Welcome to Romancing the Past, the brand new blog set up by historical romance authors writing for Carina Press. Between us we cover a broad spectrum of eras and hope to bring you a few insights into the worlds in which we spend so much of our time.
Personally, my head is set firmly in the glamorous Regency period, some two-hundred years ago. Being English, I often have occasion to drive past the Pavilion in Brighton, the Prince Regent's Pleasure Palace, a testament to his hedonistic life-style. I'm not sure that he was a very likeable character but am grateful to him for cutting such a colourful dash and providing us writers with enough fictional licence to fire our imaginations and keep us going almost indefinitely.
At this time of year it's difficult for me not to imagine how Christmas was celebrated in Regency times. It didn't become a national holiday in England until the Victorian years but had been growing in popularity for some time before that. Customs and rituals were faithfully observed. Rites and superstitions surrounded the observance, along with merry-making and over-eating. (No change there then!). Like today, the church was the focal point of the entire celebration.
But there was no falling asleep in front of the telly; nor was there the lavish commercialism that plagues the modern world. Modest gifts, often home made, were exchanged and the entertainments were traditional. I've never included Christmas in any of my books but can't help feeling that I'm missing an opportunity to have some fun with a house party with a difference. A few cups of mulled wine to loosen inhibitions could well lead to stolen kisses, and who knows what else, under the mistletoe. In my fictitious world the chaperones would be too full of Christmas cheer, not to mention roast goose, to maintain their customary vigilant watch over their charges.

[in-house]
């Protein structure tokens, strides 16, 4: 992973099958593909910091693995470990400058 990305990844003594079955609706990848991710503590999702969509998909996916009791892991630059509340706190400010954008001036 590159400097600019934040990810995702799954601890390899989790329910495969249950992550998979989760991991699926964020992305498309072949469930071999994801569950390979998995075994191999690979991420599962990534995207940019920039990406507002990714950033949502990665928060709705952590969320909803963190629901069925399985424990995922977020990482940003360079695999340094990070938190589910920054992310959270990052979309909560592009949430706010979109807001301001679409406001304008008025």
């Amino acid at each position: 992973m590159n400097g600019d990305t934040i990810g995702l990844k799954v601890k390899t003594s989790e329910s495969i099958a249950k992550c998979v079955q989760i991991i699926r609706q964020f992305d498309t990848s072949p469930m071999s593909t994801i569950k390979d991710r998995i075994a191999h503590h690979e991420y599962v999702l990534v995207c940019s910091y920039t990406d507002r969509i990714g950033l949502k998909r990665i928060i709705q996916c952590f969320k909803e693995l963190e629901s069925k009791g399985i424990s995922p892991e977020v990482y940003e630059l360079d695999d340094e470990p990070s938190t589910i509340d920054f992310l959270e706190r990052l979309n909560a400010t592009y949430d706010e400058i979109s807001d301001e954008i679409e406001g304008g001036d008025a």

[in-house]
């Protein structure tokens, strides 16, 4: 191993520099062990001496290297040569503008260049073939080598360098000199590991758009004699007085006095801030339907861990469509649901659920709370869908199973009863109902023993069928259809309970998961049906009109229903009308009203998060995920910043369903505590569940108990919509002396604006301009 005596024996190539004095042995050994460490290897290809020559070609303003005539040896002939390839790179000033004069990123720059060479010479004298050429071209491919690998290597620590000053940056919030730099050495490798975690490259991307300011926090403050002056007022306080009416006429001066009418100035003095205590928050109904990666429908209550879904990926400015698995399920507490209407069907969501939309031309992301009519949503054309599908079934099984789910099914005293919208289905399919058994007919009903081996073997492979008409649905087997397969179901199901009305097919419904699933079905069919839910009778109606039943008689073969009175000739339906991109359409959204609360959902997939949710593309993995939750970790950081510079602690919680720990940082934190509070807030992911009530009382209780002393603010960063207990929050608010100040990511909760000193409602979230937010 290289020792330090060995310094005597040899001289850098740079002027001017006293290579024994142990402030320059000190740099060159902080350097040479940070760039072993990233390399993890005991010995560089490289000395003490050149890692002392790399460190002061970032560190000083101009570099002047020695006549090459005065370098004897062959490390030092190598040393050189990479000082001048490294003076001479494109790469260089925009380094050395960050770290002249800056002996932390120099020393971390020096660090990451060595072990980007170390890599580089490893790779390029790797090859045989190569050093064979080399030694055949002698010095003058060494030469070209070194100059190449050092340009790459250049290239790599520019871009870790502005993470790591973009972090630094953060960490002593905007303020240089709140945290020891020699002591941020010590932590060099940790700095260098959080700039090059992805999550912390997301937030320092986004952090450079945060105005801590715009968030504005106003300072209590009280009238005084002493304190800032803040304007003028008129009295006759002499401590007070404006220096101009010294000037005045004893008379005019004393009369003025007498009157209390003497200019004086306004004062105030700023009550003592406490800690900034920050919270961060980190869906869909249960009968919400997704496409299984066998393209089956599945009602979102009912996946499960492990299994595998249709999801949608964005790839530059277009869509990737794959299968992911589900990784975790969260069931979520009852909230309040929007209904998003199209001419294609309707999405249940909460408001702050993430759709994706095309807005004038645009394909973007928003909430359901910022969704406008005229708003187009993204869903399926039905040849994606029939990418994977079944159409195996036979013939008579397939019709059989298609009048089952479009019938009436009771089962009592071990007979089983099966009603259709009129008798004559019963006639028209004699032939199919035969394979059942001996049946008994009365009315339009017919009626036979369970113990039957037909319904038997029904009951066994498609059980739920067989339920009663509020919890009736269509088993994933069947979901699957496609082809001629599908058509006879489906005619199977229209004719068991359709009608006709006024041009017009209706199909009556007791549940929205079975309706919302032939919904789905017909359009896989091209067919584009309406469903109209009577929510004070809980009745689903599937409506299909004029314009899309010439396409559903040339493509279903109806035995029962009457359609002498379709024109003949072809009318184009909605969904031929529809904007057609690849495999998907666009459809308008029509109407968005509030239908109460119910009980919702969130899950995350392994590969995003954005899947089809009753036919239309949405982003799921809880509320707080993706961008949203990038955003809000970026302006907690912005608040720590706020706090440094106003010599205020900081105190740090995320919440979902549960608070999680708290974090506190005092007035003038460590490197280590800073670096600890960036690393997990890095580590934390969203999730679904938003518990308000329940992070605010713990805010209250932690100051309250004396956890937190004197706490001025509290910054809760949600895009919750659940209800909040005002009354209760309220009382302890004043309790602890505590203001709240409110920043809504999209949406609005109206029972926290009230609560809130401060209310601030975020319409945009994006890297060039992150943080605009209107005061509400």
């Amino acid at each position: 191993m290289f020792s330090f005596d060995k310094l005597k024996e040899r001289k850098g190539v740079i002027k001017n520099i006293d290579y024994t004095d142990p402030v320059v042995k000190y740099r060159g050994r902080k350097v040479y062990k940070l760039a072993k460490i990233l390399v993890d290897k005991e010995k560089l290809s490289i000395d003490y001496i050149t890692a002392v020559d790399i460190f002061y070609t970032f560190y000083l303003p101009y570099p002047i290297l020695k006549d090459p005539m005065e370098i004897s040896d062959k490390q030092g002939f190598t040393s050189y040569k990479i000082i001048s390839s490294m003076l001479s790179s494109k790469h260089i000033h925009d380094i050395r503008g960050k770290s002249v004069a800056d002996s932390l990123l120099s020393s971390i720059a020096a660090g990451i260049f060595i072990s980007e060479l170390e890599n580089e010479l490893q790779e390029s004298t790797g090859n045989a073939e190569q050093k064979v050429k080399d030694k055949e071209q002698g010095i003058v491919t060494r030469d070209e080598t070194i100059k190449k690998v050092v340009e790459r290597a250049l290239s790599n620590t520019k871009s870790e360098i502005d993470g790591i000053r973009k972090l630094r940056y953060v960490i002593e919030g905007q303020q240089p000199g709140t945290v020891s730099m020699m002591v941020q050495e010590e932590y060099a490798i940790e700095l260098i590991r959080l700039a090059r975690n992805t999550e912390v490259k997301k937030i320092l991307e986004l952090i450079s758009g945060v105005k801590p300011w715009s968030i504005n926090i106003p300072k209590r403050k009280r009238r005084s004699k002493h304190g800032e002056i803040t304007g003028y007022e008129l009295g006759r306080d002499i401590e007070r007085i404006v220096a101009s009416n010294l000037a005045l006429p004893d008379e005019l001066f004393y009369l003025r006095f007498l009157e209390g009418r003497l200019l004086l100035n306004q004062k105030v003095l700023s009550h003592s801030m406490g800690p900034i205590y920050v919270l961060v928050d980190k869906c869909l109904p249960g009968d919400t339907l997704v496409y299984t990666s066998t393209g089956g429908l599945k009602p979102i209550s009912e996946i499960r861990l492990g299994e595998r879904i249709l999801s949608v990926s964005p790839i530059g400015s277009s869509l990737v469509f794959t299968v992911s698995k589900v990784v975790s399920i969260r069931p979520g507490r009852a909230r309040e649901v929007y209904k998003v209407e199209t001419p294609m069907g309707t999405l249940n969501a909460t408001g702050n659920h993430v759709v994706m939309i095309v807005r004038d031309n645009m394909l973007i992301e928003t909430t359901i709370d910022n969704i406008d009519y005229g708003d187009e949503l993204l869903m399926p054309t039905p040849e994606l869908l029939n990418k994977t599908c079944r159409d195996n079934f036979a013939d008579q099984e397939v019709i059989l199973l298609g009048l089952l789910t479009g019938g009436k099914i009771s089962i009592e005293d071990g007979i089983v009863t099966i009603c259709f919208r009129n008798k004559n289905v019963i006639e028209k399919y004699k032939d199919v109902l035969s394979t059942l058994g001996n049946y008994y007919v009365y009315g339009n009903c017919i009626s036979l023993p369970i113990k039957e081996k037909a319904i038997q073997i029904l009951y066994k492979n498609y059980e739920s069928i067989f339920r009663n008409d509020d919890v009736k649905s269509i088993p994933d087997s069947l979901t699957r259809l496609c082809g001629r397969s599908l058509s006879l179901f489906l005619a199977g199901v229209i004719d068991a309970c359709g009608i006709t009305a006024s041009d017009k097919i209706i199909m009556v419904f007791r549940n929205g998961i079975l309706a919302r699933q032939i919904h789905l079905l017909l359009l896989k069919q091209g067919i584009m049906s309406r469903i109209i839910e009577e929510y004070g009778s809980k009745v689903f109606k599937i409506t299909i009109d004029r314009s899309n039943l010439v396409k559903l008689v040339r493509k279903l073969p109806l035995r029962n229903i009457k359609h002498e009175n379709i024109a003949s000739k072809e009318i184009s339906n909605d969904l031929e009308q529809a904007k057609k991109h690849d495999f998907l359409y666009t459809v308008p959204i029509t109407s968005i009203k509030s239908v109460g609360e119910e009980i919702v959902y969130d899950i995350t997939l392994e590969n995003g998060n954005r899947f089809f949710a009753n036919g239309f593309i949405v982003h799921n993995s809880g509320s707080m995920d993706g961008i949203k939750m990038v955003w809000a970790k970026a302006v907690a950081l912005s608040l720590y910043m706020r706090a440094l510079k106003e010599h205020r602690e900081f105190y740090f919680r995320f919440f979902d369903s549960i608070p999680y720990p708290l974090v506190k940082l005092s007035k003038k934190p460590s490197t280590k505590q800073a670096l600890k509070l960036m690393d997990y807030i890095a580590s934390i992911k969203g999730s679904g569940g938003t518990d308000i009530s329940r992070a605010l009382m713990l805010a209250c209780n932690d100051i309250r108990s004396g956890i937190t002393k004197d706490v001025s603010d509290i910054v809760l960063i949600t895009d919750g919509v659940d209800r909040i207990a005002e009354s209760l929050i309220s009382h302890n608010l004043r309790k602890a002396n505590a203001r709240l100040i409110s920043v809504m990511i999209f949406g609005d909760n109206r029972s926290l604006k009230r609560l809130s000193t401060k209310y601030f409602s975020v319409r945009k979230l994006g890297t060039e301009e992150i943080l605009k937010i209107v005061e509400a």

The Yule log has survived to this day, along with “wassailing” and decorating homes with evergreen. As now families got together and, I'm guessing here, took the opportunity to have a good bicker amongst themselves. Sound familiar? As today, parlour games, cards, stories, perhaps even a dance might well have been responsible for preventing serious rifts developing and long-held grudges being aired.
For us English, the 26th December is known as Boxing Day. The name dates back centuries and is believed to refer to the custom of the upper classes handing out gift boxes to tradesmen and servants in recognition of another year's faithful service. The servants then opened their boxes, set to and had a party of their own. I wonder if it was as eventful as the one that I'm planning in my head for the 'gentry' above stairs? Or perhaps it might be fun to switch between the two celebrations. What do you think?
Wherever you are, and however you celebrate at this time of year, I wish you all a happy and peaceful Yuletide.